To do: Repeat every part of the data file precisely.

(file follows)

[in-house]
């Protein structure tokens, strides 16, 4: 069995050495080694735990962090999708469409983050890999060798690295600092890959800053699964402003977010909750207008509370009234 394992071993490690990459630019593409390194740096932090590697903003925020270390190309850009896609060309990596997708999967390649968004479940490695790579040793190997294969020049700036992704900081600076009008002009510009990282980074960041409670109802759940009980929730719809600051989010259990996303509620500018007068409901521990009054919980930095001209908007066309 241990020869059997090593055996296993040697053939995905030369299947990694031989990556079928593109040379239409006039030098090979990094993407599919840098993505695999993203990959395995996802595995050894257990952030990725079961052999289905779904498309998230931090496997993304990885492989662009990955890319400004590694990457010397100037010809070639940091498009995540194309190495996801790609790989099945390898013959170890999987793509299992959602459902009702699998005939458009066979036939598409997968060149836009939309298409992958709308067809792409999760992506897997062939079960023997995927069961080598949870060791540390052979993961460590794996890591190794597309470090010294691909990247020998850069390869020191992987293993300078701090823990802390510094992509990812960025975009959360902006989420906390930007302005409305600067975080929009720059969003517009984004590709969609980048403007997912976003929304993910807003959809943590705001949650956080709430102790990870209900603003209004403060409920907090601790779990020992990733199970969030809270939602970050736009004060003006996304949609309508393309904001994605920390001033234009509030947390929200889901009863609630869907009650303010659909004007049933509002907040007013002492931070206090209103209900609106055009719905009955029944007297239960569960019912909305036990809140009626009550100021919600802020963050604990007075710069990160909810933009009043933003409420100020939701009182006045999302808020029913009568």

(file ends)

[in-house]
């Protein structure tokens, strides 16, 4: 069995050495080694735990962090999708469409983050890999060798690295600092890959800053699964402003977010909750207008509370009234 394992071993490690990459630019593409390194740096932090590697903003925020270390190309850009896609060309990596997708999967390649968004479940490695790579040793190997294969020049700036992704900081600076009008002009510009990282980074960041409670109802759940009980929730719809600051989010259990996303509620500018007068409901521990009054919980930095001209908007066309 241990020869059997090593055996296993040697053939995905030369299947990694031989990556079928593109040379239409006039030098090979990094993407599919840098993505695999993203990959395995996802595995050894257990952030990725079961052999289905779904498309998230931090496997993304990885492989662009990955890319400004590694990457010397100037010809070639940091498009995540194309190495996801790609790989099945390898013959170890999987793509299992959602459902009702699998005939458009066979036939598409997968060149836009939309298409992958709308067809792409999760992506897997062939079960023997995927069961080598949870060791540390052979993961460590794996890591190794597309470090010294691909990247020998850069390869020191992987293993300078701090823990802390510094992509990812960025975009959360902006989420906390930007302005409305600067975080929009720059969003517009984004590709969609980048403007997912976003929304993910807003959809943590705001949650956080709430102790990870209900603003209004403060409920907090601790779990020992990733199970969030809270939602970050736009004060003006996304949609309508393309904001994605920390001033234009509030947390929200889901009863609630869907009650303010659909004007049933509002907040007013002492931070206090209103209900609106055009719905009955029944007297239960569960019912909305036990809140009626009550100021919600802020963050604990007075710069990160909810933009009043933003409420100020939701009182006045999302808020029913009568």